Teachers set up different experiments and learning stations in classrooms and students rotated throughout the afternoon.
Laura DeWitt's experiment using the spinning toy was a favorite stop. There, students had to spin the Fidget a number of times and record how long the Fidgets could spin. Then they tried different variables – like holding the Fidget while spinning, or laying it on a table or other surface. Did spinning it vertically or flat make a difference in the length of the spin? Some were able to remove weights to see if that affected the Fidget Spinner.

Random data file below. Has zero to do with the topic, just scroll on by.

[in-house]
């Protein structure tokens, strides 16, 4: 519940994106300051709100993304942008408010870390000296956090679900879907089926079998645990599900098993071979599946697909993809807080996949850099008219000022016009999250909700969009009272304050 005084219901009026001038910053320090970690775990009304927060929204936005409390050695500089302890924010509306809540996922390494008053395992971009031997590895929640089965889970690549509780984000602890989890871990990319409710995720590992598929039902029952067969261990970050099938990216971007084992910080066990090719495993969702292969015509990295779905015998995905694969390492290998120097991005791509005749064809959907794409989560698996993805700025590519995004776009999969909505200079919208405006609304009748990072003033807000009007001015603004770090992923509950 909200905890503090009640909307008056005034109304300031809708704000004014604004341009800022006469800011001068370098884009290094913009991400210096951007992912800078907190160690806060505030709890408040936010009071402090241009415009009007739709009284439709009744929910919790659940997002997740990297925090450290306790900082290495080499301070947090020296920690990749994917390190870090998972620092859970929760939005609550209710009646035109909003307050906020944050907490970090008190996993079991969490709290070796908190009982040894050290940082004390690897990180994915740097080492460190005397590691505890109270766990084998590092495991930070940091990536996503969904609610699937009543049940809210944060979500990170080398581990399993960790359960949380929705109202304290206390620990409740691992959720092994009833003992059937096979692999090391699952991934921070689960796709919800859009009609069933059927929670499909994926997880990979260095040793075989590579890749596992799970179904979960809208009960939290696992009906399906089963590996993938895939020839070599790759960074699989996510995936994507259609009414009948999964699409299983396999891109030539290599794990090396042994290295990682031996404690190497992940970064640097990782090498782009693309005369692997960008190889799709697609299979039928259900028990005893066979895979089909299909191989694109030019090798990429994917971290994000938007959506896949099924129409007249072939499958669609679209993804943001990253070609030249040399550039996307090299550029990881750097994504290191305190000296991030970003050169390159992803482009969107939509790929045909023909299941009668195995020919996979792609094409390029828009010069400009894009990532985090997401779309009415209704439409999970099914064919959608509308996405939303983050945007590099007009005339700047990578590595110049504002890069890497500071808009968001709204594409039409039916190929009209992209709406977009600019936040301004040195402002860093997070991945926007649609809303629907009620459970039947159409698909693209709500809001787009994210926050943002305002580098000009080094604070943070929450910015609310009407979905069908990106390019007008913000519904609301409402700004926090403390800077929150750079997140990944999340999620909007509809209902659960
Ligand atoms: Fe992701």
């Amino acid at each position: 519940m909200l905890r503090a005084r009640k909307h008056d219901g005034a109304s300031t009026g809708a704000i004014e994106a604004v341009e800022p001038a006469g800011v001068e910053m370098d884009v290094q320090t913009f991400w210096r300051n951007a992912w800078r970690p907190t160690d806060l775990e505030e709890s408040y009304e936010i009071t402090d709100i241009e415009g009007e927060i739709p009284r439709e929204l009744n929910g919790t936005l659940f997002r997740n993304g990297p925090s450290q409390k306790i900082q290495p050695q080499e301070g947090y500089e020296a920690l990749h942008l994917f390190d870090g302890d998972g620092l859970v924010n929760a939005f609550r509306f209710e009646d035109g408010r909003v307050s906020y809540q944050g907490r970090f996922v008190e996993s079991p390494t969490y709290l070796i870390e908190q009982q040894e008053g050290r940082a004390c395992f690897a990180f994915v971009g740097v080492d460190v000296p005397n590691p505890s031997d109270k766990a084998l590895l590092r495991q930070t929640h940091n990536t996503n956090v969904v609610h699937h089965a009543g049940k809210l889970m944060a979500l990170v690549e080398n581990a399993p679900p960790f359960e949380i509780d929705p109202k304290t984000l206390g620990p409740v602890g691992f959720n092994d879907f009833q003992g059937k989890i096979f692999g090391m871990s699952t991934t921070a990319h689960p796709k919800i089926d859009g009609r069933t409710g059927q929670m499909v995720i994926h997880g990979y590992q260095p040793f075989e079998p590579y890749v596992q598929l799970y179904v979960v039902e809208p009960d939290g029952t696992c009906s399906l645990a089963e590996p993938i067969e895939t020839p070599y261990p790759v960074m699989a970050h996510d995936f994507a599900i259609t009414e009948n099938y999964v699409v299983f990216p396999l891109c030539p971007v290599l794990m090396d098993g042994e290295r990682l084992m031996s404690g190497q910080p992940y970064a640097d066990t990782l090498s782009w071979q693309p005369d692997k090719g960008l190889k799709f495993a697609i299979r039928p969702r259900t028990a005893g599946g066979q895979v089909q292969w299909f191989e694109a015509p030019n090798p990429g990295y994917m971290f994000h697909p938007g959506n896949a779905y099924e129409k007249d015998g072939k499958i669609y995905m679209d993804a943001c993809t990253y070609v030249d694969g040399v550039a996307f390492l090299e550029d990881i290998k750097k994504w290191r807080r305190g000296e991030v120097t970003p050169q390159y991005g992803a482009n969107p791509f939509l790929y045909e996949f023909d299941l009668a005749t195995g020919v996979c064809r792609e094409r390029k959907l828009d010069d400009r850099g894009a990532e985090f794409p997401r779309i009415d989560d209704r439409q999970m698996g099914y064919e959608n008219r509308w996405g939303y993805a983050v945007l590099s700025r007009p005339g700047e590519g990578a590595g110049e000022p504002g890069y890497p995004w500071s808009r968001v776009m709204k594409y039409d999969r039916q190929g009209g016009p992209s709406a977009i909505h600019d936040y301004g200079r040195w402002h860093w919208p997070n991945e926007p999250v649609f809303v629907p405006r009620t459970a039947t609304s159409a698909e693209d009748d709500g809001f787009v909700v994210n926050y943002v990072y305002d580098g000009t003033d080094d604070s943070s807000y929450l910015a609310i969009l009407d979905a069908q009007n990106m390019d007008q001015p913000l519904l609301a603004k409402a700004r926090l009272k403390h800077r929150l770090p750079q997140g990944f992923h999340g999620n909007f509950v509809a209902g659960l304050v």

The Fidget Spinners are so popular stores are having a hard time keeping them on shelves and some schools have banned students from having them in class because they've become a distraction. DeWitt saw them as a tool to teach science.
Science Day was designed to give students a chance to participate in hands-on science lessons like taking measurements, building bridges with plastic straws, creating boats from aluminum foil and seeing how much weight they could hold, and even learning about robots and drones.